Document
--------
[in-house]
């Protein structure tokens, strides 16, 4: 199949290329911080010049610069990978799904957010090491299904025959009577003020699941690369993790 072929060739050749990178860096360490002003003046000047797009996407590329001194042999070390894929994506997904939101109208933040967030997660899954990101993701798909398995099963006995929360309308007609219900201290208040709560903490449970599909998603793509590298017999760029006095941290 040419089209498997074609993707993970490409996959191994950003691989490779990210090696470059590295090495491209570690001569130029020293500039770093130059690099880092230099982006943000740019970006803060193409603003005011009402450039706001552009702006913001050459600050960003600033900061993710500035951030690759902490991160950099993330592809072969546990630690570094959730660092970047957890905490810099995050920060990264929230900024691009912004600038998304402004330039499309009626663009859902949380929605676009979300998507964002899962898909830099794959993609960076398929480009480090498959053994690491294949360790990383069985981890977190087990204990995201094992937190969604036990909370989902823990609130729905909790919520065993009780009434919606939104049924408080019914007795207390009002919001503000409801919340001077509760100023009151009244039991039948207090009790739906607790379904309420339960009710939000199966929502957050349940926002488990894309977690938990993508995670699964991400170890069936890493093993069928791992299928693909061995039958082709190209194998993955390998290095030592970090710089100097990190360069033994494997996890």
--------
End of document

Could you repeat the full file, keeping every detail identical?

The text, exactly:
[in-house]
């Protein structure tokens, strides 16, 4: 199949290329911080010049610069990978799904957010090491299904025959009577003020699941690369993790 072929060739050749990178860096360490002003003046000047797009996407590329001194042999070390894929994506997904939101109208933040967030997660899954990101993701798909398995099963006995929360309308007609219900201290208040709560903490449970599909998603793509590298017999760029006095941290 040419089209498997074609993707993970490409996959191994950003691989490779990210090696470059590295090495491209570690001569130029020293500039770093130059690099880092230099982006943000740019970006803060193409603003005011009402450039706001552009702006913001050459600050960003600033900061993710500035951030690759902490991160950099993330592809072969546990630690570094959730660092970047957890905490810099995050920060990264929230900024691009912004600038998304402004330039499309009626663009859902949380929605676009979300998507964002899962898909830099794959993609960076398929480009480090498959053994690491294949360790990383069985981890977190087990204990995201094992937190969604036990909370989902823990609130729905909790919520065993009780009434919606939104049924408080019914007795207390009002919001503000409801919340001077509760100023009151009244039991039948207090009790739906607790379904309420339960009710939000199966929502957050349940926002488990894309977690938990993508995670699964991400170890069936890493093993069928791992299928693909061995039958082709190209194998993955390998290095030592970090710089100097990190360069033994494997996890």